Let be $A$ and $B$ two real matrices of $n \times n$. And $\left \langle , \right \rangle$ denotes the usual inner product in $\mathbb{R}^{n}.$

Prove that if $A$ and $B$ are symmetric then $\forall x \in \mathbb{R}^{n}$ it satisfies:

\begin{align*} \left \langle (A^{2}+B^{2})x,x \right \rangle\geq \left \langle (AB+BA)x,x \right \rangle \end{align*} Hint: Consider $\left \langle (A-B)^{2}x,x \right \rangle$

What I think I can do is to note that:

\begin{align*} \left \langle A^{2}+B^{2})x,x \right \rangle&=\left \langle A^2x,x \right \rangle + \left \langle B^2x,x \right \rangle\\\left \langle AB+BA)x,x \right \rangle&=\left \langle AB,x \right \rangle + \left \langle BA,x \right \rangle \end{align*}

And then try to prove in general that:

\begin{align*} \left \langle A^2x,x \right \rangle&\geq\left \langle ABx,x \right \rangle\\ \end{align*}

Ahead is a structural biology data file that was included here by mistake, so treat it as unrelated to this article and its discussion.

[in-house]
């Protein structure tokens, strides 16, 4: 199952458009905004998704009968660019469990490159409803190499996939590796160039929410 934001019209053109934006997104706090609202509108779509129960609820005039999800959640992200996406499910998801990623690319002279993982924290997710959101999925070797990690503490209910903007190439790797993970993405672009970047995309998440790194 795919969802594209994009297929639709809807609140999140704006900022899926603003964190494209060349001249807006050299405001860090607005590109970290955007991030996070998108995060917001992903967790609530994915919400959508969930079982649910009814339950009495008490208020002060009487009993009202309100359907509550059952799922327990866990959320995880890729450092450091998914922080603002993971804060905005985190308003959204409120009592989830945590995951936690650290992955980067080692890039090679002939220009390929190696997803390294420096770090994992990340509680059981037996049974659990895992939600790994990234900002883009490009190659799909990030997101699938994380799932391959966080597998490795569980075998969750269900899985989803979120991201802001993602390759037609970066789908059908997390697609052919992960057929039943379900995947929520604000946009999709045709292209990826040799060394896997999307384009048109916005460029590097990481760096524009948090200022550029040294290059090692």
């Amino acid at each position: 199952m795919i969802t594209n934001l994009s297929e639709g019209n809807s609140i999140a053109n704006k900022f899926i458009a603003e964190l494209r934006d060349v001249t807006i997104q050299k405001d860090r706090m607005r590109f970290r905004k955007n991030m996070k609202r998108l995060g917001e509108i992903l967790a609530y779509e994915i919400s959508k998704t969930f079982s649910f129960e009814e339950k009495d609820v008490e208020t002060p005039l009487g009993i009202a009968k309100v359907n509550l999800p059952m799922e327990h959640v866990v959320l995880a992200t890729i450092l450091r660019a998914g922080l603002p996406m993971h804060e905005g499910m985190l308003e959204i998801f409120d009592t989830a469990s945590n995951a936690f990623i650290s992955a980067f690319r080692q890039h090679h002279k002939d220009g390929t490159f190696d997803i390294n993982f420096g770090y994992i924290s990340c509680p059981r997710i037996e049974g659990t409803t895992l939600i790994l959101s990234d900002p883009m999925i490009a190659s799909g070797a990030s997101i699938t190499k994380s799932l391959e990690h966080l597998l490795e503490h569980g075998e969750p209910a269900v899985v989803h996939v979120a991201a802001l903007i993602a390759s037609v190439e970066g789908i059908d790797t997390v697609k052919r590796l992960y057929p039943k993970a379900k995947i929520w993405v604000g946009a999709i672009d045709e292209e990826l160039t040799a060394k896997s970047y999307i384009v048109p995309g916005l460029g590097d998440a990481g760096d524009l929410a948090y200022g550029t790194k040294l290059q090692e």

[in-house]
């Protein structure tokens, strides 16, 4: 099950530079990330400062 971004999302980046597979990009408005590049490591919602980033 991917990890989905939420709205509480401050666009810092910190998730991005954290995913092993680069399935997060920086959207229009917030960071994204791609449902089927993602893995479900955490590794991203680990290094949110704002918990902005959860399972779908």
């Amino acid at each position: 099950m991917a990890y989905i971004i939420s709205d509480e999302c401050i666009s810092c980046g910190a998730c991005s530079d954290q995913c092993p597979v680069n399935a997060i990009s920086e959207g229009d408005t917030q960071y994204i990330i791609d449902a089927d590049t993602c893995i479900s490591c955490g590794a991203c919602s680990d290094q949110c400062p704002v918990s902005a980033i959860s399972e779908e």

Neverthless, I don't know how to use the hint and the fact that the matrices are symmetric. Can you help me please? I would really appreciate it.

  • $(A-B)^2 = (A^2 + B^2) - (AB + BA)$
  • The eigenvalues of $(A-B)^2$ are nonnegative so $\langle (A-B)^2 x, x \rangle \ge 0$ for any $x$.
  • $\begingroup$ Thank you! But, where do I have to use the fact that the matrices are symmetric? @angryavian $\endgroup$
    – luisegf
    Oct 19 '20 at 2:09
  • 1
    $\begingroup$ $A$ and $B$ being symmetric implies that $A-B$ is symmetric, so $(A-B)^T(A-B) = (A-B)^2$, which implies the second point in the answer. $\endgroup$
    – PkT
    Oct 19 '20 at 2:18

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